Nuclear Issues

5 Items

Blog Post - Nuclear Security Matters

Two Recent Incidents of Insecurity

| July 21, 2015

Are nuclear sites secure?  There are some who might assume the answer is yes and that we should not worry about the possibility of nuclear bomb material being stolen. Yet, recent history has repeatedly demonstrated that high security facilities thought to be secure were actually vulnerable. Two such incidents last month illustrated this idea.

Blog Post - Nuclear Security Matters

Why Security Fails

    Author:
  • Roger G. Johnston
| Feb. 11, 2015

In thinking about how nuclear security and safeguards can fail, it is useful to keep in mind why security usually fails in general.  Most security managers and organizations have a good understanding of the assets they are trying to protect, the resources available to them to protect those assets, and the consequences should security fail (though this is sometimes greatly underestimated).  They often have a reasonably accurate understanding of the threats they face—who might attack, why, how, when, and with what goals and resources.  What is often lacking is a good understanding of the vulnerabilities—the weaknesses in the security that can be exploited by the threats—and how those vulnerabilities can be mitigated or eliminated.

Blog Post - Nuclear Security Matters

What Can the Secret Service Teach Us About Nuclear Security?

| Jan. 12, 2015

One of the more notable storylines throughout 2014 was the continued failures of the U.S. Secret Service. There were three striking high profile lapses in the Secret Service’s ability to protect President Obama: one where a man jumped over the White House fence, running through the front door of the White House and throughout its main floor; another where an armed man with an arrest record was able to ride on the same elevator as the President; and another where a man posing as a Member of Congress was able  to sneak into a secured area where the President was speaking. Towards the end of the year, problems within the Secret Service became a hotly debated political football, resulting in the resignation of the Service’s director.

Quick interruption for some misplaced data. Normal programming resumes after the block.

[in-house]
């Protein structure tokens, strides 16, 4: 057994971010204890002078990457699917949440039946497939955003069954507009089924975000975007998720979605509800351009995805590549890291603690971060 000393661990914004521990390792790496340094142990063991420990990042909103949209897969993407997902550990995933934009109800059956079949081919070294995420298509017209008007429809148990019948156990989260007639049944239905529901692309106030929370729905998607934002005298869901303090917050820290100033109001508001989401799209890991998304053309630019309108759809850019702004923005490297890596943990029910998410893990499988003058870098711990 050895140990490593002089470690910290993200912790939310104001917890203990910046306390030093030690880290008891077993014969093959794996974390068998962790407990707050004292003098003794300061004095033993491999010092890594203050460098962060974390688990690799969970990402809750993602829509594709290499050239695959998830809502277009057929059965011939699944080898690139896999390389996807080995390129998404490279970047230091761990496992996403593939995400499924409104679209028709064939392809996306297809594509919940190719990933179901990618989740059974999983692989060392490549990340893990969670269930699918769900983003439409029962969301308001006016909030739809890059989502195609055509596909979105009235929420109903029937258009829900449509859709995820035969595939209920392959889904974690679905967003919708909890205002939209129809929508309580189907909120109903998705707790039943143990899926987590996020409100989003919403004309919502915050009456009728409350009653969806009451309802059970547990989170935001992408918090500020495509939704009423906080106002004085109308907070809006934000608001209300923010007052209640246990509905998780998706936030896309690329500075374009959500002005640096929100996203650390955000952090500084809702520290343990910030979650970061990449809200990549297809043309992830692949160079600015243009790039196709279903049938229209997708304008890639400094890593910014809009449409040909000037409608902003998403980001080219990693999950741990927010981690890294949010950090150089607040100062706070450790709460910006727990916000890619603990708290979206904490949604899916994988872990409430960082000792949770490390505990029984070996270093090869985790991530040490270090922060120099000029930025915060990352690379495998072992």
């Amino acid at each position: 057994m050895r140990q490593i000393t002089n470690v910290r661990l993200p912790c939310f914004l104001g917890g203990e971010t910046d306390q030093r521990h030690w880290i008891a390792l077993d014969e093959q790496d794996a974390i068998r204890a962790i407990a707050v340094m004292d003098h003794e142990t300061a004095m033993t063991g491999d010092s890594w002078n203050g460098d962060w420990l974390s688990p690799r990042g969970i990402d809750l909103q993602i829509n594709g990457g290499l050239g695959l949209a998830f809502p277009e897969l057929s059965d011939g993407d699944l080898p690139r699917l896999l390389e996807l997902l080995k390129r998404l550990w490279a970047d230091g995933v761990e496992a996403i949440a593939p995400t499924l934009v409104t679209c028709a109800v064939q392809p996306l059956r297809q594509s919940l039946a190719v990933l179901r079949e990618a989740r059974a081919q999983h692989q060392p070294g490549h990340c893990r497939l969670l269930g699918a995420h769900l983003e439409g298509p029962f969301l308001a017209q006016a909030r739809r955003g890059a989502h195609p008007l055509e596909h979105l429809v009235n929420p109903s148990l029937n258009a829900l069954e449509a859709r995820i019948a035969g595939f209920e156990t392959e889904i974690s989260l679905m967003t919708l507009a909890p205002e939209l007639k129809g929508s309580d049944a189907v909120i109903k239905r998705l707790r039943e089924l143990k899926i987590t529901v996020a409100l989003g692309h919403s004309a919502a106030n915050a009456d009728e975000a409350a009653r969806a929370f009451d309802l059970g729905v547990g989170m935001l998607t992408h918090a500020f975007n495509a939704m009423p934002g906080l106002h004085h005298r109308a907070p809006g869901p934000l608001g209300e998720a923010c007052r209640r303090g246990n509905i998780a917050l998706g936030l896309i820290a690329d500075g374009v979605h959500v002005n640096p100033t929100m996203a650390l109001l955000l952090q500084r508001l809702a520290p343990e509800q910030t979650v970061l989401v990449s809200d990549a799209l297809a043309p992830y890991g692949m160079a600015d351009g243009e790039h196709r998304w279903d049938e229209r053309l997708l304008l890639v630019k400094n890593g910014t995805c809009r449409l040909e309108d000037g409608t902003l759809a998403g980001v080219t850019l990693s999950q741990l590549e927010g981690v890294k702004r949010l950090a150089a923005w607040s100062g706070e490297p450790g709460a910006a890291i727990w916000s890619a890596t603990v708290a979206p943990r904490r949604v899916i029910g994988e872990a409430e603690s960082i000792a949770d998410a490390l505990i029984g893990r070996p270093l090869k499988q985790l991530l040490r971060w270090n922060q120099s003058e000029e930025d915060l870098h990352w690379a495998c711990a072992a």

Blog Post - Nuclear Security Matters

GAO Report on Radiological Security

| July 02, 2014

Recently, the Senate Homeland Security and Governmental Affairs Committee held a hearing that highlighted some truly alarming information about the status of radiological security in the United States.  The hearing began with a description from Senator Carper (D-DE) of the Boston marathon bomb attacks. He then speculated on the hypothetical consequences of the use of a Radiological Dispersion Device (RDD) or “dirty bomb” (interestingly, an old high-activity Cs-137 source was removed from Massachusetts General Hospital after the bombing).

Blog Post - Nuclear Security Matters

What Kind of Material Needs What Level of Security?

| Apr. 15, 2014

In August of 2002, the United States – assisted by a gift from the Nuclear Threat Initiative, when it turned out no U.S. agency had money that was not blocked from doing what was needed – helped airlift 48 kilograms of 80% enriched highly enriched uranium out of the Vinca nuclear research institute in Serbia.  A force of 1,200 armed troops guarded the shipment as it moved from the lab to the airport.  Under international rules, this was dangerous “Category I” material requiring the highest level of security. But under Department of Energy (DOE) rules for categorizing nuclear material, if the same material had been at a DOE site, it would have been considered “Category III” material requiring hardly any security.